Aquaman #48 Review

by Hussein Wasiti on May 15, 2019

Written by Kelly Sue DeConnick
Art by Viktor Bogdanovic
Inking by Bogdanovic, Jonathan Glapion, and Daniel Henriques
Colouring by Sunny Gho
Lettering by Clayton Cowles
I've found that the best issues of this new run have been very exposition heavy, with Kelly Sue DeConnick espousing a mythological and historical element to the character of Aquaman that I haven't seen before. Here, Arthur spends some time with Mother Shark, an afterlife deity who informs him of what happened to him after his supposed death.
The first thing that jumped out at me was that this issue was unafraid to let the story be front and centre, to not waste any time in trying to develop uninteresting mysteries. This has the makings of a long-form story, and one that may fundamentally shift or add a whole new layer of myth to the DC universe, and the fact that we're getting answers is pretty satisfying.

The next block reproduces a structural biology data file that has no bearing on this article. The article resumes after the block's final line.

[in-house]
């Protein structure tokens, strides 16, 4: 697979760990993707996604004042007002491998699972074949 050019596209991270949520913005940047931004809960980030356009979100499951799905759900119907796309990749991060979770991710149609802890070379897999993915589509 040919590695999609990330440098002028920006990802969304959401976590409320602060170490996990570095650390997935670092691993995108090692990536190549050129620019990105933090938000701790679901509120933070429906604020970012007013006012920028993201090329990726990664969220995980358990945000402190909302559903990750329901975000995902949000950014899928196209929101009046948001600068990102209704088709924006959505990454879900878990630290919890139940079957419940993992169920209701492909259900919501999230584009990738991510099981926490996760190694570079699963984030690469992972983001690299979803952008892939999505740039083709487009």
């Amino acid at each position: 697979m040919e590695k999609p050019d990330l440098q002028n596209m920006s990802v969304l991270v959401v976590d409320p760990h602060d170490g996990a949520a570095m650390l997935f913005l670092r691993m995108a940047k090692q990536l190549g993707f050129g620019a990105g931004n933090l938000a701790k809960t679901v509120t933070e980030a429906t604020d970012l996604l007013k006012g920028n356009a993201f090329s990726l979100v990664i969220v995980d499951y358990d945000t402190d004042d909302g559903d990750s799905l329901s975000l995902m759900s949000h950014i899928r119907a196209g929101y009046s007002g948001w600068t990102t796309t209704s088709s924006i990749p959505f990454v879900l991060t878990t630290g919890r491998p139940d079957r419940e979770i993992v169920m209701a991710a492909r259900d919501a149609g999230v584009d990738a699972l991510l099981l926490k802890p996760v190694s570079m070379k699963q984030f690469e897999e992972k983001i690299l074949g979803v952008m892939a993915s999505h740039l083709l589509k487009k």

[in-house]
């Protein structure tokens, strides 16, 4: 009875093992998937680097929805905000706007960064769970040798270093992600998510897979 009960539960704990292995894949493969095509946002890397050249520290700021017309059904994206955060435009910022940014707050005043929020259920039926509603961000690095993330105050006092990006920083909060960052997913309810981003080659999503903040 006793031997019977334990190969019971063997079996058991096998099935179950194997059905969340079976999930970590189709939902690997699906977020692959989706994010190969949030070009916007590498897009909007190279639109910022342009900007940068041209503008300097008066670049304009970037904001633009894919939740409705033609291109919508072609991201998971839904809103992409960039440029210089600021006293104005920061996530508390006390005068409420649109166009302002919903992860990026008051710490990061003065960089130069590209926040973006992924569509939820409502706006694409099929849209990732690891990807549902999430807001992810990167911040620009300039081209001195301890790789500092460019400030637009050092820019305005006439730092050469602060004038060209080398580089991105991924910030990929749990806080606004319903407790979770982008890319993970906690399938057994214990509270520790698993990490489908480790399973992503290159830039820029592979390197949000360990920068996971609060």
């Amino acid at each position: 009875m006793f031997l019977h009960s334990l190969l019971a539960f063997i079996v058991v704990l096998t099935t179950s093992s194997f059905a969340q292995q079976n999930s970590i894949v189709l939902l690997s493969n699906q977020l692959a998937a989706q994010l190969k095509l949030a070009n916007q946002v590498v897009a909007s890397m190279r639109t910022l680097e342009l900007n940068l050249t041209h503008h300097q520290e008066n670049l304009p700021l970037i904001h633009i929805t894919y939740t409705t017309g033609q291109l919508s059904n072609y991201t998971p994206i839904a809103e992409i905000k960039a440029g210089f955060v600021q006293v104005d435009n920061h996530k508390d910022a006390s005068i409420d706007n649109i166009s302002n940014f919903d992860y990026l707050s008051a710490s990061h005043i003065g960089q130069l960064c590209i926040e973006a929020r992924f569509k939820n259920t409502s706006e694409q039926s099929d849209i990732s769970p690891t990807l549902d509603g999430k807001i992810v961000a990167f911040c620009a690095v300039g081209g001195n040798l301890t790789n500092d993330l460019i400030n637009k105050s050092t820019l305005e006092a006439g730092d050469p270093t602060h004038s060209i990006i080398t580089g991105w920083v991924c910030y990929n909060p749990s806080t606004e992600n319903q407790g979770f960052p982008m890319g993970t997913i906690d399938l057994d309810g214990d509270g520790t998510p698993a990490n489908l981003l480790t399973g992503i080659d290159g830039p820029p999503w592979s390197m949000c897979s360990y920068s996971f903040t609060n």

Viktor Bogdanovic provides some beautiful, masterful work here. This is a completely fresh setting, with a new character in Mother Shark, and he visualises this new environment perfectly. It's vague and ethereal and the scale of everything compared to Arthur sold the scope of the story being told. Bogdanovic opens the issue with a fairly traditional set of panels for a few pages before letting the pages breathe, letting negative space play into the layouts. A page of Arthur descending into the deep of the ocean in particular was a strong example of Bogdanovic's approach to the plot. Bogdanovic's linework and expressions can't help but be compared to Greg Capullo, which is a criticism of his art that I've seen floating around for the past few years. He's even inked by Capullo's regular inker, Jonathan Glapion. The resemblance is unmistakable, but Bogdanovic makes up for this with an overall different flavour of storytelling. Sunny Gho's colouring is lovely and keeps the transition from regular artist Robson Rocha pretty seamless.
This new arc continues the creative refocusing of Aquaman, and I'm here for it. This was a fascinating and gorgeous read and I can't wait to read more.

Our Score:


A Look Inside